Made many trips to the Douglas House. It was like an Oasis in the middle of England. There was a golf driving range at the back of the base beyond the railroad tracks. Bought set of golf clubs from the pro. Went bowling at the alley a few times Played golf at a small course in the area, name escape me. Teddy boys, Barrel boys, Fish and Chips, Pint of Bitter, Senior Service. If it wasn't American it was Bloke girls, cars, beer, cigarettes etc. Favorite word "Rice"". Don't ask me why, I don't know. In the end I did not want to leave there. I was told I would have to go back to the states if I reenlisted, stay there a year, then maybe I could get back. Maybe was to vague of a word for me, so I didn't reenlist. Another thing was that I was up for promotion and told if I reenlisted I would get that next stripe. I told them If I got the next stripe first then I would reup. We had kind of a Mexican standoff. I didn't get the stripe, so I got out. I'm sure theirs more to write, but I'm getting tired now so I'll just cut if off.
I was at South Ruislip from Dec 1961 to Dec 1964. Bill Hoffard, Jim Bickerton and me all arrived together as 18 year olds and we worked in Medical Supply at Denham. Then Denham closed and we moved to West Ruislip.
We still had to do everything at S. Ruislip like eat and sign out our trucks. We were lucky enough to be allowed to live off base and we lived in a few different apartments at Harrow On The Hill. We hung out with Shirley Turner, Charlie Worman, Ken Sikora, Bob Bleicher and others and we always had a full table of gals & guys at the Douglas House almost every night.
Bill Sachs and I just had lunch in Northridge, California after connecting after 36 years. I particularly remember the "Silver Dollar" pizza restaurant owned by a nurse, Major Patterson. I can't remember the town but it wasn't far away. (maybe Pinner?)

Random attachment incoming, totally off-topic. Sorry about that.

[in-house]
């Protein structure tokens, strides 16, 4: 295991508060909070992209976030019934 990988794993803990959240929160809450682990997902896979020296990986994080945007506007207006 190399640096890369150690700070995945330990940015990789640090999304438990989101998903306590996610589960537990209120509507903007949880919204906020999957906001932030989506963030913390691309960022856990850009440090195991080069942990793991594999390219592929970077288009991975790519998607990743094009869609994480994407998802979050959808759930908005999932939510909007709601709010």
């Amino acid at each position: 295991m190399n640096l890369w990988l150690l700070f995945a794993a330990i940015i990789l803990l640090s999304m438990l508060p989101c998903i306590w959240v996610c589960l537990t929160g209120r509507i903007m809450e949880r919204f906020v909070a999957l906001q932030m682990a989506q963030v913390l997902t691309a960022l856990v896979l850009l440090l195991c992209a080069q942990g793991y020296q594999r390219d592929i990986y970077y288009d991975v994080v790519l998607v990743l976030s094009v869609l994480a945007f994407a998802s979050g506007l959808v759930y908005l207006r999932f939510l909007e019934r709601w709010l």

I located a few people from Ruislip through Classmates.com and we chat. As most have commented the same, the 3 years I spent at Ruislip were among the best of my life. Hoffard & Bickerton &
Turner, if you're out there let me know.
Rich Silver ( aka Rick)
Ruislip was my first base after basic and the first time I was ever outside the country. This was in early '69, a few years before they closed the base. Of course I was completely naive and thought of England as the place where the Beatles and the Stones came from. I also learned to drink, gamble, play pool, ride a motorcycle as well as learn a great deal about people and the world.
I worked in the comm center and, since the base was slowly closing, had a lot of time off. I also fell in love with a girl that worked at the NCO club, Kathy Ravensdale. Even today I wonder what ever happened to her. I also made friends with a great number of people but as time passed, lost contact with all of them. That's the reason for writing. Thought that it might be great to hear from one of two of them again.
After leaving S.R. I was stationed at RAF Welford in Newbury, Berkshire and then Green Common, the other side of Newbury. During my time at S.R. I lived onbase, then in Slough and then Harrow on the Hill.
Aww, the memories. Chris Cooper
I used to live in Eastcote (Ferncroft Avenue off Field End Road) from 1940 till about 1960. My mother used to baby-sit for a couple that rented accommodation in Pinner, that came from Texas. We were invited to quite a lot of socials at the USAF base and it was a real eye opener in those days - say about 1950 - 54 (I'm not too sure on the dates) because they had all the things we couldn't get after the war. One of my unforgettable memories was that at this couple's house in Pinner - they had
a massive fridge which was filled completely with cans of beer and when the guy came back from work at the camp - he would get a beer out of the fridge - drink it (without putting it in a glass! like you did in those days) and then just chuck the empty can in the fireplace. Absolutely unheard of my house.
However, they were a very nice couple, very friendly and generous but the children were what we would call nowadays, vandals - as the stone statues in the garden were wrecked and broken by them Then, they just said they were high spirited!
My father who was also in the Air Force, based at Ruislip, used to say the "yanks" were sloppy because they were always chewing gum. However, I always found them to be polite and courteous. They also had their American cars over and would often stop and offer us girls lifts when waiting at the bus stops. We thought it was very glamorous going in an American car - not on our own of course - always in pairs my Mum said!
I live in Folkestone now and haven't been back that way for years. I used to go to Ickenham High School for girls and when I left, went to Pitmans to "get a career" - i.e. shorthand/typing - little did know that computers would overtake all that.